A braise of glory

25 September 2019

I have had the pleasure of hosting many visiting friends, cooking classes and events over the last few months and my saving grace — and great pleasure to use — during these sessions is my braiser.

It is literally a “do everything” cooking vessel:  You can use it to first sear and brown meats at high temperatures on your stove, then place it in the oven to finish cooking, for example.

A braiser is an enameled cast iron cooking vessel that distributes heat evenly, allowing the “low and slow” cooking method to shine. It is similar to a Dutch oven, but wider and shallower, with a domed, tight-fitting lid that allows for a convection effect. This keeps the air moister and circulating more inside the braiser as the food cooks.

Braisers can be used in all stages of meal-making — food preparation (including marinating), cooking (stir-fry, braising, slow cooking, fast-searing meats or even baking breads and cakes), food storage and serving.

Bon Vivant carries braisers in various welcoming colours and sizes. Here is an easy and tasty recipe to share with your friends and family.


  • ½ tablespoon olive oil
  • ½ tablespoon butter
  • 8 bone-in, skin-on chicken thighs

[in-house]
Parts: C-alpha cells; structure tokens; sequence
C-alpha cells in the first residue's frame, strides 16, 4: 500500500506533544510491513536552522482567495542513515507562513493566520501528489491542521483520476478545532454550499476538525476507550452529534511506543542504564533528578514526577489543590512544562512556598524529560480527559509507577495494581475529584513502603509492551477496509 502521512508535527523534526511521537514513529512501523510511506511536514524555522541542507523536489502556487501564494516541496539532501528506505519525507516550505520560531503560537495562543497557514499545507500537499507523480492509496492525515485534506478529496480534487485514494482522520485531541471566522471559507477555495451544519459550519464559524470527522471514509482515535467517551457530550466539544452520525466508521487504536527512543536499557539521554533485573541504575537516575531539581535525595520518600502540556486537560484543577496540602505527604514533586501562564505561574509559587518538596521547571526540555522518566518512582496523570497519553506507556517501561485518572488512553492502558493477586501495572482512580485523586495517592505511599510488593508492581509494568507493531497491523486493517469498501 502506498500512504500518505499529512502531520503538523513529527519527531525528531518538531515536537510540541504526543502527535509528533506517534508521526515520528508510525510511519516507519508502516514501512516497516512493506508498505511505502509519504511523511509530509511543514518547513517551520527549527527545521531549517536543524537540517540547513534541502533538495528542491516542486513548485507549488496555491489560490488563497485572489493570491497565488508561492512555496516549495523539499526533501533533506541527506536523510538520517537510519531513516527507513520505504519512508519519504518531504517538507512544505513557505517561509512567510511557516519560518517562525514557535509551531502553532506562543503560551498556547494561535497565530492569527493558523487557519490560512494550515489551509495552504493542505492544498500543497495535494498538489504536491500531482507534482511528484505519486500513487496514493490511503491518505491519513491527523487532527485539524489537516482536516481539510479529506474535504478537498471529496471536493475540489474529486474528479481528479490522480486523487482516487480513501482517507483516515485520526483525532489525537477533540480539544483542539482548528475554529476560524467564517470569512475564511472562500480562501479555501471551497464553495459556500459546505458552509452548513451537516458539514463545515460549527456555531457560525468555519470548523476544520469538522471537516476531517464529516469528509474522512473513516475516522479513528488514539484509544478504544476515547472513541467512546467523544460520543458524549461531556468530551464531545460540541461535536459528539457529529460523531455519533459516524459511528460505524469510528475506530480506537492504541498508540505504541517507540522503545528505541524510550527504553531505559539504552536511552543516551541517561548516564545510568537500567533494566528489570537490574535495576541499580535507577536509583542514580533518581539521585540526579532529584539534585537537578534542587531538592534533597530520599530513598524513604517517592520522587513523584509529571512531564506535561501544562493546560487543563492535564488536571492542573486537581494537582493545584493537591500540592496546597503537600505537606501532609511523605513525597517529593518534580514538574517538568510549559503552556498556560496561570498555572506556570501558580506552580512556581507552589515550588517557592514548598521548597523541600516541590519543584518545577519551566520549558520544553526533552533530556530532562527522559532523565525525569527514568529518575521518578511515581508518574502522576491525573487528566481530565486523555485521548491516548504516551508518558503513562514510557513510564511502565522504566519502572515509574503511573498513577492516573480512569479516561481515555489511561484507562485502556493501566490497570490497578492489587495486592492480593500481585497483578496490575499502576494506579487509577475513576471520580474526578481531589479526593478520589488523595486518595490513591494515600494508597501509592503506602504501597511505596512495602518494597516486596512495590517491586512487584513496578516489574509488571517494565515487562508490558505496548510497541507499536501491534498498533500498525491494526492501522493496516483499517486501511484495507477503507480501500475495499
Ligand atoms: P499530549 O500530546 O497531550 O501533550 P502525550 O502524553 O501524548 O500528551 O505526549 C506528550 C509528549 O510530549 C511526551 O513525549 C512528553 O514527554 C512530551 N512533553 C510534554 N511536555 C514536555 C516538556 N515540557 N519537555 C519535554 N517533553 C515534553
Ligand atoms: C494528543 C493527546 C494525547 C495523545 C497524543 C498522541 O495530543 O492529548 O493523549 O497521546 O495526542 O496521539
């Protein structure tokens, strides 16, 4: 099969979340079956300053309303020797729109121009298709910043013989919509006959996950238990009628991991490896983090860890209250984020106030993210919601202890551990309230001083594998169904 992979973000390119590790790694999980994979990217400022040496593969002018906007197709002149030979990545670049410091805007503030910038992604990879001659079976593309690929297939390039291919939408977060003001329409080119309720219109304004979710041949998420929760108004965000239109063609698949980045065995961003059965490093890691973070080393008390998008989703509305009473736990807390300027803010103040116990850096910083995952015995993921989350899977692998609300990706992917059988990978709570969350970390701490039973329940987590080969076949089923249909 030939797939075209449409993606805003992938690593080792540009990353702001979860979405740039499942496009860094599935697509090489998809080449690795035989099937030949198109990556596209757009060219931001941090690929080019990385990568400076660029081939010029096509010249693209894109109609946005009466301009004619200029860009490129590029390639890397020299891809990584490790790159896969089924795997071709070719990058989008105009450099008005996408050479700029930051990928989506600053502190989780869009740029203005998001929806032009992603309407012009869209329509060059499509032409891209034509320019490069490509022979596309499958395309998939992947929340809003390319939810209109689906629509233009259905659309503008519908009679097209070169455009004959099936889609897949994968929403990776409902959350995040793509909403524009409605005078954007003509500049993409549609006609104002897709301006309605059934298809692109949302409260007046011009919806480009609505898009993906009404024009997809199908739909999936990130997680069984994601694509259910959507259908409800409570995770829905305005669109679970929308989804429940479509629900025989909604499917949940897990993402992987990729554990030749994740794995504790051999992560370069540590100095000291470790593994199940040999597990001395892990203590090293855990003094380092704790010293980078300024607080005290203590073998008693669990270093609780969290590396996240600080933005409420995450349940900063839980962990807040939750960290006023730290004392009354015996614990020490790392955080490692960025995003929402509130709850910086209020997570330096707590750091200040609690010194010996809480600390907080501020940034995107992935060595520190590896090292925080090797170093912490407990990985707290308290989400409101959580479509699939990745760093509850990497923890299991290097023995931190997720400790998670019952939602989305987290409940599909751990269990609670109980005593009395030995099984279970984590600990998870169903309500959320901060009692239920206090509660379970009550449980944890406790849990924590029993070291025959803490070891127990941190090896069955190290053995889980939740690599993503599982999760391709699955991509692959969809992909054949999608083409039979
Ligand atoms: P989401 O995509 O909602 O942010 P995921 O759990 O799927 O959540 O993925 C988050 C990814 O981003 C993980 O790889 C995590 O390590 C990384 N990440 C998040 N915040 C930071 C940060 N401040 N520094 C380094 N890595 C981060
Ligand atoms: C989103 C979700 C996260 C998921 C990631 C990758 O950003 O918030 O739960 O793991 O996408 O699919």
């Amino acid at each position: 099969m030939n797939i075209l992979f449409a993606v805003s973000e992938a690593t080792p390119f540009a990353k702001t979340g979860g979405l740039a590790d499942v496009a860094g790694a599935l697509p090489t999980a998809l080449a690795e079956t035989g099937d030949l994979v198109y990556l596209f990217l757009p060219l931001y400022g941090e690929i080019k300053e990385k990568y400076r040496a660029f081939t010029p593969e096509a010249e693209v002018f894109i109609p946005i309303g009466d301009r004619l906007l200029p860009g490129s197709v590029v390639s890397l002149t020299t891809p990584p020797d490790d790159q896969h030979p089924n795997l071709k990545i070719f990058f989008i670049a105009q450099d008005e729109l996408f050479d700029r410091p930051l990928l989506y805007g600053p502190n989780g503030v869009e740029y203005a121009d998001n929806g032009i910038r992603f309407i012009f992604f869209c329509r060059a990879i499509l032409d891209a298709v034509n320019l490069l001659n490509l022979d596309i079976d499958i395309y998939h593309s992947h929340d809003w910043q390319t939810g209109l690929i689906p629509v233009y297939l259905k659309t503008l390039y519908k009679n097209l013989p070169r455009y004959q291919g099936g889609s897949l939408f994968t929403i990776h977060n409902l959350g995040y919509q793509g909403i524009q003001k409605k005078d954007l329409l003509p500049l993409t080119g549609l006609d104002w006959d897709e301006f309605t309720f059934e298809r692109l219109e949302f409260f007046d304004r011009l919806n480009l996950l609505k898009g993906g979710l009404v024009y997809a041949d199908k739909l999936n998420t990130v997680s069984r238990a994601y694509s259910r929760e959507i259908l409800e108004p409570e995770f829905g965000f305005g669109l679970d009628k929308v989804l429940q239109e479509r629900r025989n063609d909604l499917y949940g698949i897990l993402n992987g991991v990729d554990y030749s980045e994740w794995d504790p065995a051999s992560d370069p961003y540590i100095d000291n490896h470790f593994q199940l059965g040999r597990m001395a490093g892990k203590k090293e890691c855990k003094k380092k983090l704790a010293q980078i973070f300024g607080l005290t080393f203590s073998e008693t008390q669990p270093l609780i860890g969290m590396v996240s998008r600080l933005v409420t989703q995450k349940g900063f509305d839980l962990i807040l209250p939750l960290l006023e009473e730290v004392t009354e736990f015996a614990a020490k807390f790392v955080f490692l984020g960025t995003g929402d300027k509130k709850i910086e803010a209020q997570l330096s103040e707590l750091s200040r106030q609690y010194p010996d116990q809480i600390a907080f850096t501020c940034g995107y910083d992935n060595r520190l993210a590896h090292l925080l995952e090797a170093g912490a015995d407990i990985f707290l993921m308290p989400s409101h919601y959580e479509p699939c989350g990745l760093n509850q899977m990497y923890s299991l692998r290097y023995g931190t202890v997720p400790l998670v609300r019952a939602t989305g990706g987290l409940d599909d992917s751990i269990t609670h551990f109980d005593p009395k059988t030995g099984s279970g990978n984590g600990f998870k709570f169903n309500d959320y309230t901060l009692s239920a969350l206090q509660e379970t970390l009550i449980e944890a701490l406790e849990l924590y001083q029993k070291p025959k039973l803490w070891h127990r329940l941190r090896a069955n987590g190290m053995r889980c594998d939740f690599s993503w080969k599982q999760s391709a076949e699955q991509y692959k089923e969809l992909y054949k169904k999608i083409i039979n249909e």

• 6 strips bacon, roughly chopped
  • 1 medium red onion, thinly sliced
  • 4 cloves garlic, crushed
  • ¼ cup white wine
  • 1 pound mixed mushrooms, sliced
  • 1 teaspoon dried thyme or herbs de Provence
  • 1 cup chicken stock
  • ½ cup heavy cream
  • flaky sea salt and freshly ground black pepper, to taste
  • fresh thyme leaves (to serve)
  • Pre-heat oven to 375˚F.

Heat the oil and butter over medium heat in a large braiser. Season the skin side of the chicken with salt and pepper. Once the oil/ butter is bubbling, place the chicken skin-side down in the pan and cook for five minutes on each side, until the skin is crispy and golden. Set aside.

Remove all but one tablespoon of oil, add the bacon and cook for about two minutes. Add the onion and garlic and cook until the onion is just translucent, about five minutes.

Add the wine to the pan and scrape the bottom of the pan. Add the mushrooms and thyme and cook until the mushrooms are just starting to release their juices. Add the chicken back to the pan, placing the pieces under and around the mushrooms.

Pour over the stock, add the cream and herbs de Provence and increase the heat and bring to a boil. Cover the pan and place in the oven. Cook for approximately 30 minutes or until the chicken registers 165˚F on a digital meat thermometer. Serve hot with fresh thyme leaves and enjoy! Serves four to six.

Maureen Cubbon is one of the chefs at Bon Vivant and director of Bestlife, a wellness and culinary company that provides educational-based support programmes to help people attain their wellness goals.

This article originally appeared in the September 2019 print edition of Camana Bay Times.